On July 7, The World Health Organization (WHO) has announced that there is evidence of the coronavirus being airborne, after a group of scientists urged the global body to update its guidance on how the respiratory disease passes between people.
Maria Van Kerkhove, technical lead on the COVID-19 pandemic at the WHO, mentioned at a news briefing “We have been talking about the possibility of airborne transmission and aerosol transmission as one of the modes of transmission of COVID-19,”
Why did WHO deny COVID-19 being airborne previously?
Previously, WHO said that the virus that causes the COVID-19 respiratory disease spreads primarily through small droplets expelled from the nose and mouth of an infected person that quickly sink to the ground. There wasn’t a clear evidence that signifies or shows that the virus spreads through air.
How does the coronavirus spread?
According to the CDC, the virus that causes COVID-19 is thought to spread mainly from person to person, mainly through respiratory droplets produced when an infected person coughs, sneezes, or talks. These droplets can land in the mouths or noses of people who are nearby or possibly be inhaled into the lungs. Spread is more likely when people are in close contact with one another (within about 6 feet).
COVID-19 seems to be spreading easily and sustainably in the community in many affected geographic areas. Community spread means people have been infected with the virus in an area, including some who are not sure how or where they became infected.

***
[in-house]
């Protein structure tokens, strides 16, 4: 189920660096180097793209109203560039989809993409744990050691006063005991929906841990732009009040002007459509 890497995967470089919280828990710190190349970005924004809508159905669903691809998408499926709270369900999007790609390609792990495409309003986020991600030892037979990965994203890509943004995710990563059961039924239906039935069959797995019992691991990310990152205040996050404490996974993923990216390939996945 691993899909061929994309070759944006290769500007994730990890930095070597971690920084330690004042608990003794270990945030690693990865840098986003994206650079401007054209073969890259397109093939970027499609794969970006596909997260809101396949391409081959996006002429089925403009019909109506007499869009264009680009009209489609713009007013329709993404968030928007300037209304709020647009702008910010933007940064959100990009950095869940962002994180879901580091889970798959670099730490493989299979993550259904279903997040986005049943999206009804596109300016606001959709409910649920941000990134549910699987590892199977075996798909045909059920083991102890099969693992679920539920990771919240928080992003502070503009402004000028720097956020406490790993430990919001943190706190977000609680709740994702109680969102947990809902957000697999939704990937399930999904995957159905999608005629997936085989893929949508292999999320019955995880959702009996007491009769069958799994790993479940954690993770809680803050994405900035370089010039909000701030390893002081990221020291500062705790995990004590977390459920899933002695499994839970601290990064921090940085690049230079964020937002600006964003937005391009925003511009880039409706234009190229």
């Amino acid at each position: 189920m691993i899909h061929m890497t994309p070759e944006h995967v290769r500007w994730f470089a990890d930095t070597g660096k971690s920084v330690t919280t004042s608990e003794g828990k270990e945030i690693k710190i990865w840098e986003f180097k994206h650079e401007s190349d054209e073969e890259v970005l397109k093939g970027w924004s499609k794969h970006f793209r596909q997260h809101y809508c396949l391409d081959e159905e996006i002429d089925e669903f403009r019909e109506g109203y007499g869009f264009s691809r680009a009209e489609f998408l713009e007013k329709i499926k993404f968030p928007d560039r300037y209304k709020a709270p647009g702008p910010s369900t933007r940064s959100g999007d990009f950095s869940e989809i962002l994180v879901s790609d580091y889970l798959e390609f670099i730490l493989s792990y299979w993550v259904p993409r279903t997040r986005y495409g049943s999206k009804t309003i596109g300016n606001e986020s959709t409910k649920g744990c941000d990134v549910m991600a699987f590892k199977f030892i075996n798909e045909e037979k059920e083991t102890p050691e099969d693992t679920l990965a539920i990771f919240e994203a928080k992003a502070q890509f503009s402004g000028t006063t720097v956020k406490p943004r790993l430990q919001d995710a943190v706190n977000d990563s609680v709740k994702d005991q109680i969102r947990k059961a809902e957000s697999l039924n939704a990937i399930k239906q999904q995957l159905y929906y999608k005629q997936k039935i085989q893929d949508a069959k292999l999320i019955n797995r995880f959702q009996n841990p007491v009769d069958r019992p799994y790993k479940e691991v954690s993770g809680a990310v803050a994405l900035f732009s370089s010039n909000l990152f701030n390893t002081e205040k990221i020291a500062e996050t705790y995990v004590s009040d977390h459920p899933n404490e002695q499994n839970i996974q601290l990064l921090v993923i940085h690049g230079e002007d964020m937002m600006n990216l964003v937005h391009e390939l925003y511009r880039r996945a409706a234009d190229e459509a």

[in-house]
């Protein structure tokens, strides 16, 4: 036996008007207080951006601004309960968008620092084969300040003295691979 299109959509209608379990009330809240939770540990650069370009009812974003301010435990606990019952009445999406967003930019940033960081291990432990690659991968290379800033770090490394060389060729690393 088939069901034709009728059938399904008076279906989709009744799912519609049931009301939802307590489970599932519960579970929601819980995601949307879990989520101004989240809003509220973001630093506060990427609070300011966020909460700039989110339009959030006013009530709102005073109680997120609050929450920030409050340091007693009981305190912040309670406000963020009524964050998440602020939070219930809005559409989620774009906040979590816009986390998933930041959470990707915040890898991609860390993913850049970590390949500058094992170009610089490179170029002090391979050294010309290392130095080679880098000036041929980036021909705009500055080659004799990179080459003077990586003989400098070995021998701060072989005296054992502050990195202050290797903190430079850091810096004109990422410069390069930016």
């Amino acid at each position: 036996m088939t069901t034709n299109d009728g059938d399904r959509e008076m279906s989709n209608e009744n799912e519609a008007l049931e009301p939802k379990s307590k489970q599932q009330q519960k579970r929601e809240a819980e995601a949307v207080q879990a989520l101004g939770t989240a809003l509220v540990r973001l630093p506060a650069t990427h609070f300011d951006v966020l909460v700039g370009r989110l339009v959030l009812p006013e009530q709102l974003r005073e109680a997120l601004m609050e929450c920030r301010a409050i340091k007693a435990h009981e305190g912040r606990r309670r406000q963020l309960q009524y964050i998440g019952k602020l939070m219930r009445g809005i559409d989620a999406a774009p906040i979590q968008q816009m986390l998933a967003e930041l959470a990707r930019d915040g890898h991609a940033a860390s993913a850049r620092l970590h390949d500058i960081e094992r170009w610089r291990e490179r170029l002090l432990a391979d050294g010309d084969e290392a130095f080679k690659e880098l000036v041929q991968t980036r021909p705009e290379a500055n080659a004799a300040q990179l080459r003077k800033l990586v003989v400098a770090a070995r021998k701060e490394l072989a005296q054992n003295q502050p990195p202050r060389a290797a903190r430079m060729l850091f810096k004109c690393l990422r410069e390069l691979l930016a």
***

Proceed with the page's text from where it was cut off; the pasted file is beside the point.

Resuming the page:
Read more about the spread of COVID-19 and how to protect yourself here:
Why may COVID-19 be considered airborne now?
On 6 July, in an open letter to the Geneva-based agency, published in the Clinical Infectious Diseases journal, 239 scientists in 32 countries outlined evidence that they say shows floating virus particles can infect people who breathe them in.
Because those smaller exhaled particles can linger in the air, the scientists are urging WHO to update its guidance.
Speaking at Tuesday’s briefing in Geneva, Benedetta Allegranzi, the WHO‘s technical lead for infection prevention and control, said there was evidence emerging of airborne transmission of the coronavirus, but that it was not definitive.
“The possibility of airborne transmission in public settings – especially in very specific conditions, crowded, closed, poorly ventilated settings that have been described, cannot be ruled out,” she said.
“However, the evidence needs to be gathered and interpreted, and we continue to support this.”
If the evidence is confirmed, it may affect guidelines for indoor spaces.
Another point of view
Another signatory – Professor Benjamin Cowling of Hong Kong University – told the BBC the finding had “important implications”.
“In healthcare settings, if aerosol transmission poses a risk then we understand healthcare workers should really be wearing the best possible preventive equipment… and actually the World Health Organization said that one of the reasons they were not keen to talk about aerosol transmission of Covid-19 is because there’s not a sufficient number of these kind of specialised masks for many parts of the world,” he said.
“And in the community, if we’re thinking about aerosol transmission being a particular risk, then we need to think about how to prevent larger super spreading events, larger outbreaks and those occur in indoor environments with poor ventilation, with crowding and with prolonged close contact.”